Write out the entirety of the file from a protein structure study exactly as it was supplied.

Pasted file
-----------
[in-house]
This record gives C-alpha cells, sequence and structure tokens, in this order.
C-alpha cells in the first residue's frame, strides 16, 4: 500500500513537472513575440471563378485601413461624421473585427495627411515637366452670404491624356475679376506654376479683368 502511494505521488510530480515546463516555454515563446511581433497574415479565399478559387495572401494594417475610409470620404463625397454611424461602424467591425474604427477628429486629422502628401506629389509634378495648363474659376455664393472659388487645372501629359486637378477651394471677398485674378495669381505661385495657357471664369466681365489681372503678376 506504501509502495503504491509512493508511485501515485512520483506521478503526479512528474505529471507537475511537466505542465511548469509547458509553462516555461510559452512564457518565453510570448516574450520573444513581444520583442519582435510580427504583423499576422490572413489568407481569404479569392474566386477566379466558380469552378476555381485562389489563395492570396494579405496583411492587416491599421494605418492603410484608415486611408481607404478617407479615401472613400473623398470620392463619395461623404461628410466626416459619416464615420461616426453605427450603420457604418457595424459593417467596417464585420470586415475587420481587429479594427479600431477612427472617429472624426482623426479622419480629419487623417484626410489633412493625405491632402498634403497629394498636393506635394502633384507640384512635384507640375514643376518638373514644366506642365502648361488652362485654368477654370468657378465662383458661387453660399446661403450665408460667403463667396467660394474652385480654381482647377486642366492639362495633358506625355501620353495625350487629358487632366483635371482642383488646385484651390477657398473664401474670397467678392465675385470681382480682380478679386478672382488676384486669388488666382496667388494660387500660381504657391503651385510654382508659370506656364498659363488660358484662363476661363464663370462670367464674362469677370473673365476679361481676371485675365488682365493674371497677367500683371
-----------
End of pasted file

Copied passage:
[in-house]
This record gives C-alpha cells, sequence and structure tokens, in this order.
C-alpha cells in the first residue's frame, strides 16, 4: 500500500513537472513575440471563378485601413461624421473585427495627411515637366452670404491624356475679376506654376479683368 502511494505521488510530480515546463516555454515563446511581433497574415479565399478559387495572401494594417475610409470620404463625397454611424461602424467591425474604427477628429486629422502628401506629389509634378495648363474659376455664393472659388487645372501629359486637378477651394471677398485674378495669381505661385495657357471664369466681365489681372503678376 506504501509502495503504491509512493508511485501515485512520483506521478503526479512528474505529471507537475511537466505542465511548469509547458509553462516555461510559452512564457518565453510570448516574450520573444513581444520583442519582435510580427504583423499576422490572413489568407481569404479569392474566386477566379466558380469552378476555381485562389489563395492570396494579405496583411492587416491599421494605418492603410484608415486611408481607404478617407479615401472613400473623398470620392463619395461623404461628410466626416459619416464615420461616426453605427450603420457604418457595424459593417467596417464585420470586415475587420481587429479594427479600431477612427472617429472624426482623426479622419480629419487623417484626410489633412493625405491632402498634403497629394498636393506635394502633384507640384512635384507640375514643376518638373514644366506642365502648361488652362485654368477654370468657378465662383458661387453660399446661403450665408460667403463667396467660394474652385480654381482647377486642366492639362495633358506625355501620353495625350487629358487632366483635371482642383488646385484651390477657398473664401474670397467678392465675385470681382480682380478679386478672382488676384486669388488666382496667388494660387500660381504657391503651385510654382508659370506656364498659363488660358484662363476661363464663370462670367464674362469677370473673365476679361481676371485675365488682365493674371497677367500683371